The Islamic State (ISIS) has formally announced the death of its leader Abu al-Hussein al-Husseini al-Qurshi, naming Abu Hafs al-Hashimi al-Qurashi as the terror group’s next Caliph.
While brief, the announcement claimed that Abu al-Hussein was killed during “direct clashes” with Hayat Tahrir al-Sham (HTS) militants in Syria’s Idlib Province before turning his body over to Turkey. ISIS did not provide a timeframe as to when this allegedly happened. Turkey, however, announced that he was killed during a Turkish intelligence operation in the Afrin district of the Aleppo countryside back in April.
While ISIS is not particularly fond of telling the truth, either account paints two different pictures and highlights how complex Syria is in regard to extremism.
The HTS Angle:
HTS is arguably the most powerful militant group in Idlib and north-west Syria, which over the past few years has been consolidating its power even further by giving rival jihadist groups operating in the region the ultimatum of joining HTS, dissolving, or being moved out by force. While having historically deep roots to al-Qaeda, HTS has attempted to “rebrand” itself in recent years to be taken off international terrorist lists, especially for Russia, Turkey, and the United States.
That past two years has seen intense crackdowns by HTS on other extremists groups operating in Idlib, such as Hurras al-Din and ISIS cells, which has quickly seen the group become one of the most prominent opposition forces in the country with a heavy presence in Syria’s northwest. It is also speculated that HTS’ increased presence and operations against other Jihadists groups are in an effort to allow them to take part in any political discord about the region and is attempted signaling that they can be a significant long term actor in the region.
Last October, HTS stormed the city of Afrin, which sits in the northwest corner of Aleppo Province and has been controlled by militants of the Turkish-backed Syrian National Army (SNA) since 2018 during Turkey’s Operation Olive Branch. The advancement came as infighting between factions of the SNA left the security situation in the area fragile following the assassination of a well known social figure from the area. Surrounding towns and villages were also captured during this push, including Jindires. HTS eventually withdrew after being given an ultimatum by Turkey.
— War Noir (@war_noir) October 13, 2022
The dynamic between HTS and Turkey is complicated. While Turkey has designated HTS as a terrorist organization, HTS has been doing much of the work Turkey has sought to do in the region by flushing out militant groups and creating stability in Idlib under Turkey’s joint agreement with Russia. Due to this, Turkey has been accused of secretly supporting the group with unofficial approval and not interfering with their operations, even when against Turkish-backed militant groups.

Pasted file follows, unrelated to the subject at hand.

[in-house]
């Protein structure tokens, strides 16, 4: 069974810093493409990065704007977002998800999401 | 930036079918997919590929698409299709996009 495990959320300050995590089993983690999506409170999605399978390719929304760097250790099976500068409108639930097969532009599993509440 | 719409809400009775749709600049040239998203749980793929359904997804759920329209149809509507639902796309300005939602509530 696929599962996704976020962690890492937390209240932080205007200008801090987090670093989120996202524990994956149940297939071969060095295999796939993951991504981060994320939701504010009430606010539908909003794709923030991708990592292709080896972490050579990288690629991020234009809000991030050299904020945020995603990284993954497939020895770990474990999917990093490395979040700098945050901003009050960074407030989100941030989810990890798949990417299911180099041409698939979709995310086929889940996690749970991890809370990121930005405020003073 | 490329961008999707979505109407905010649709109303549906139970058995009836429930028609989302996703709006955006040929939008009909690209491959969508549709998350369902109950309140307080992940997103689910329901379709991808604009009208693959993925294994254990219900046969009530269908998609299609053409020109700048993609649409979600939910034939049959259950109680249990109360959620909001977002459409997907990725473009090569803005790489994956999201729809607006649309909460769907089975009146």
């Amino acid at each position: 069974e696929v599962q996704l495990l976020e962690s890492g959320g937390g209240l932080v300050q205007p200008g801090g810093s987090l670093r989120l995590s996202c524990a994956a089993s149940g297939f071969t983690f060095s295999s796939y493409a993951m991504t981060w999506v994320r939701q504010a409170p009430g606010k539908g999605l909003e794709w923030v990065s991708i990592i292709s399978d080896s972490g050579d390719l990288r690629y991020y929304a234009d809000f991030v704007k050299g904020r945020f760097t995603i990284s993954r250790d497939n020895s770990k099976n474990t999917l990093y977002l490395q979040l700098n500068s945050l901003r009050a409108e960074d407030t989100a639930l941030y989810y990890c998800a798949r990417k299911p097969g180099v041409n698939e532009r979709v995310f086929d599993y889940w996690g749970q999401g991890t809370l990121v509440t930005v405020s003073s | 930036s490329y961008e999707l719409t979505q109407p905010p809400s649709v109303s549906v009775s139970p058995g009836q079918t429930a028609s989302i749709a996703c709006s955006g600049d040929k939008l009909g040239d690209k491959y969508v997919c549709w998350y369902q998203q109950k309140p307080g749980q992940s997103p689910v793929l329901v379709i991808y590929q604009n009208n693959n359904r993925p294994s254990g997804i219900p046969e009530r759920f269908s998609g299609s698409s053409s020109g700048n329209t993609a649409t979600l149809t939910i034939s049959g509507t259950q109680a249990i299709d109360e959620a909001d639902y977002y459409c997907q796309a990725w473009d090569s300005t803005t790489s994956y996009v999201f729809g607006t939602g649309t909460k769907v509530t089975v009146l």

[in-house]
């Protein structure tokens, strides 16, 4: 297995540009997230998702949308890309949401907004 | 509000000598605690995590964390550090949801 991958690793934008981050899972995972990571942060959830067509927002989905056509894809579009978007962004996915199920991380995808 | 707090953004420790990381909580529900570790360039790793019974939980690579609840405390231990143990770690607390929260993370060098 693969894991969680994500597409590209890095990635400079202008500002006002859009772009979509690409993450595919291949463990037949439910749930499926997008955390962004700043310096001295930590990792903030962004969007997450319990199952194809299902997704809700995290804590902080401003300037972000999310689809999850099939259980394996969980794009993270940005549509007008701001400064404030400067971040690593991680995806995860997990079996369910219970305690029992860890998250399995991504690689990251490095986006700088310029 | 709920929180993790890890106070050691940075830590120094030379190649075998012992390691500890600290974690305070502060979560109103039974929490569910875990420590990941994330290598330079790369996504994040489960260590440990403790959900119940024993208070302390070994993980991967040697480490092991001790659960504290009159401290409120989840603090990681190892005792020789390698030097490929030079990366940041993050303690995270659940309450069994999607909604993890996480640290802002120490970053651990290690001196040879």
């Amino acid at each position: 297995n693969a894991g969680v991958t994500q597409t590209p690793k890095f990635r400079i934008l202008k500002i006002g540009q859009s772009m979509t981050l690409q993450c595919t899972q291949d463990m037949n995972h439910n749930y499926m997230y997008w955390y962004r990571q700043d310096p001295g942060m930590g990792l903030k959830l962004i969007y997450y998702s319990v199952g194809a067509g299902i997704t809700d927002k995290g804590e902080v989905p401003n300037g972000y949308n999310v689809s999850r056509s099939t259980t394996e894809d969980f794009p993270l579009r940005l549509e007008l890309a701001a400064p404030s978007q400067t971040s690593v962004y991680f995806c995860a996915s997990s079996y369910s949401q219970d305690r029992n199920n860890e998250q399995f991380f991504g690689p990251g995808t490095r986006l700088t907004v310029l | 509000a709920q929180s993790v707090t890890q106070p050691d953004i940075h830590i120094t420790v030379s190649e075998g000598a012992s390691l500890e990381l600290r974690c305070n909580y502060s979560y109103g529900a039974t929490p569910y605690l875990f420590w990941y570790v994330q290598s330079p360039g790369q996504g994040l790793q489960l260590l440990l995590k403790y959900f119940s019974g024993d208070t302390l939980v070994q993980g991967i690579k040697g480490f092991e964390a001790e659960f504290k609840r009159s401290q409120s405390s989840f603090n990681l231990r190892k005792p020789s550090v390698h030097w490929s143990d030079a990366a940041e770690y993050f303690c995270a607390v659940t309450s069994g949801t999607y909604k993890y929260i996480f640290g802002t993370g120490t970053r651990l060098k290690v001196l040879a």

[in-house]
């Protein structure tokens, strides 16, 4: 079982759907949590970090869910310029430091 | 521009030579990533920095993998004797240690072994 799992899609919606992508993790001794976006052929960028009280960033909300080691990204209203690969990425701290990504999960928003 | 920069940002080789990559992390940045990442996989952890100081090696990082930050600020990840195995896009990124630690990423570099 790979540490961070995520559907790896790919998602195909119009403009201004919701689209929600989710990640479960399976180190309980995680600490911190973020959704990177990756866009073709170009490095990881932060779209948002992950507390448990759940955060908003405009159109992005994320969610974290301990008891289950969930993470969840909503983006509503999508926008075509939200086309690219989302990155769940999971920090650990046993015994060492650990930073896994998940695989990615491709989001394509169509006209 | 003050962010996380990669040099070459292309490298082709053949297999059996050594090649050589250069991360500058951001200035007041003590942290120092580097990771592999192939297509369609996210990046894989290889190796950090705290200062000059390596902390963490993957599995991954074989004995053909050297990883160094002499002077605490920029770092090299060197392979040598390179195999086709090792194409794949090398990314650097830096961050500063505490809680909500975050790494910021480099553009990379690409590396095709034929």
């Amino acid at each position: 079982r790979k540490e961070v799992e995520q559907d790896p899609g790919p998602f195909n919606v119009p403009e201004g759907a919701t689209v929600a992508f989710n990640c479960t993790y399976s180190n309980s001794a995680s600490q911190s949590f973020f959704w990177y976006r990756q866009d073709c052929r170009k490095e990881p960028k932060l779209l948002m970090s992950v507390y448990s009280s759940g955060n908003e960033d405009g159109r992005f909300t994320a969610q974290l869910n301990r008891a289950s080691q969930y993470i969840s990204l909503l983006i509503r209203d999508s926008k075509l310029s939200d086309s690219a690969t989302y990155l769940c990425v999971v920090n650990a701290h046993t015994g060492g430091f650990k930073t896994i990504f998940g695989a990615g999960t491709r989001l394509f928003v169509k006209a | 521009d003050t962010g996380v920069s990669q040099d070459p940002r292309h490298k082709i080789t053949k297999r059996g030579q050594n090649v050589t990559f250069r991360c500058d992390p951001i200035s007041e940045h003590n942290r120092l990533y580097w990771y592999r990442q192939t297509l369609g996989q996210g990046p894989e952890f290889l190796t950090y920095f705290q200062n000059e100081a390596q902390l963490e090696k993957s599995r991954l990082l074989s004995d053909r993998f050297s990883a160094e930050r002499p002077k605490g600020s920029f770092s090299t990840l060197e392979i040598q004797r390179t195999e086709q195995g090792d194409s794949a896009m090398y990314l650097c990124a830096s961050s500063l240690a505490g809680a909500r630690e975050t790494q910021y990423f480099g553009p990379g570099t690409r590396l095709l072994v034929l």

The Middle East Institute explained that “Ankara’s belated and weak reaction to HTS’s recent advances speaks volumes,” adding that “By violently blocking the “Peace Caravan,” a campaign of 400 people marching toward the Bab al-Hawa crossing en route to Europe via Turkey in September, HTS demonstrated its willingness to prioritize Ankara’s interests. Furthermore, HTS’s brief advance into southern Afrin in June and its subsequent compliance with the Turkish withdrawal order, which was interpreted by some as a challenge to Turkish influence in northern Syria, sent a clear message to Ankara that it could be relied upon.”
Likewise “The remaining challenge for Turkey, however, is how to instill lasting stability in a region full of unaddressed grievances among the different SNA factions. While HTS could provide security and governance in these areas in the long term, its local legitimacy will remain questionable.”
With all of this being said, if Abu al-Hussein was killed in Idlib by HTS, one could speculate it was done so on their own accord considering their track record of targeting ISIS. Likewise, HTS could have used it as a way to show Turkey that they can be a reliable faction in the region. Despite this, however, HTS never made any announcements about killing ISIS leadership.
Turkish President Recep Tayyip Erdogan announced during an interview with TRT Turk on March 1 that Abu al-Hussein was killed the day prior in Aleppo, Syria, during an operation carried out by MIT (Turkish National Intelligence Organization). This marked the third ISIS emir to be killed in just over a year.
Photos of Abu al-Hussein’s alleged hideout following the operation were geolocated to a home near the city of Jinderes. Since 2018, the area has been under the control of the Turkish military and its allied Syrian rebel forces. While exact details still remain unclear, clashes took place and ended with al-Qurshi allegedly killing himself by detonating a suicide vest.
#Afrin: SOHR: The #ISIS leader that was killed by Turkish-occupation in occupied Cindirês yesterday, called "Abu Hussein al-Qurashi", was a leader in "Ahrar al-Sharqiya" terrorists. pic.twitter.com/XlbcEnkW8q
— Rojava Network (@RojavaNetwork) April 30, 2023
If Abu al-Hussein was killed in Aleppo by Turkish intelligence, it begs the question as to how he was able to plant himself there. As stated above, the area has been under the control of the Turkish military and the SNA since 2018 during Operation Olive Branch. While the SNA opposes ISIS, the group has faced accusations of recruiting former ISIS members into its ranks, presenting the possibility that Abu al-Hussein’s presence was known, but not acted on.